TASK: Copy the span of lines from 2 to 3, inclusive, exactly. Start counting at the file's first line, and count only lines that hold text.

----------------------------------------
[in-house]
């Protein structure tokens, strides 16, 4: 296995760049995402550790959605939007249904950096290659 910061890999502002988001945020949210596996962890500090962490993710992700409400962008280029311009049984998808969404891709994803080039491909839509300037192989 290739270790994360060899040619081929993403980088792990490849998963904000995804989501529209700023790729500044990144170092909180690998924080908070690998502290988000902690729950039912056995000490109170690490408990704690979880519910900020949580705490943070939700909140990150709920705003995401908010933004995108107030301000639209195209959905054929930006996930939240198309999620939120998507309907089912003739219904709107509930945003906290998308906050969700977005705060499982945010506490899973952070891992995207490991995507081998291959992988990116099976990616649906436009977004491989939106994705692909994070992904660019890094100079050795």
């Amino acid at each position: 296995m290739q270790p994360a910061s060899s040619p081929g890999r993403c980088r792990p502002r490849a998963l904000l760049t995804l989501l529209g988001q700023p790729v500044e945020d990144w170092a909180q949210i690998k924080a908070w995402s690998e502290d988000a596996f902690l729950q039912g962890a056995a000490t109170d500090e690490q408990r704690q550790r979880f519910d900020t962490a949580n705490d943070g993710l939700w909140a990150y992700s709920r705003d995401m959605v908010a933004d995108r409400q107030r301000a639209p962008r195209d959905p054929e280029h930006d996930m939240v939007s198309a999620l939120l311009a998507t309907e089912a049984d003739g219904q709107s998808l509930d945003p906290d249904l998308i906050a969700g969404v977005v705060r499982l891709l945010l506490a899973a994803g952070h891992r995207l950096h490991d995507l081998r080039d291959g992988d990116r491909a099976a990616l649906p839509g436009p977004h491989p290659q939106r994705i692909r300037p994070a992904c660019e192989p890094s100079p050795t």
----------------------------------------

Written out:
């Protein structure tokens, strides 16, 4: 296995760049995402550790959605939007249904950096290659 910061890999502002988001945020949210596996962890500090962490993710992700409400962008280029311009049984998808969404891709994803080039491909839509300037192989 290739270790994360060899040619081929993403980088792990490849998963904000995804989501529209700023790729500044990144170092909180690998924080908070690998502290988000902690729950039912056995000490109170690490408990704690979880519910900020949580705490943070939700909140990150709920705003995401908010933004995108107030301000639209195209959905054929930006996930939240198309999620939120998507309907089912003739219904709107509930945003906290998308906050969700977005705060499982945010506490899973952070891992995207490991995507081998291959992988990116099976990616649906436009977004491989939106994705692909994070992904660019890094100079050795």
């Amino acid at each position: 296995m290739q270790p994360a910061s060899s040619p081929g890999r993403c980088r792990p502002r490849a998963l904000l760049t995804l989501l529209g988001q700023p790729v500044e945020d990144w170092a909180q949210i690998k924080a908070w995402s690998e502290d988000a596996f902690l729950q039912g962890a056995a000490t109170d500090e690490q408990r704690q550790r979880f519910d900020t962490a949580n705490d943070g993710l939700w909140a990150y992700s709920r705003d995401m959605v908010a933004d995108r409400q107030r301000a639209p962008r195209d959905p054929e280029h930006d996930m939240v939007s198309a999620l939120l311009a998507t309907e089912a049984d003739g219904q709107s998808l509930d945003p906290d249904l998308i906050a969700g969404v977005v705060r499982l891709l945010l506490a899973a994803g952070h891992r995207l950096h490991d995507l081998r080039d291959g992988d990116r491909a099976a990616l649906p839509g436009p977004h491989p290659q939106r994705i692909r300037p994070a992904c660019e192989p890094s100079p050795t």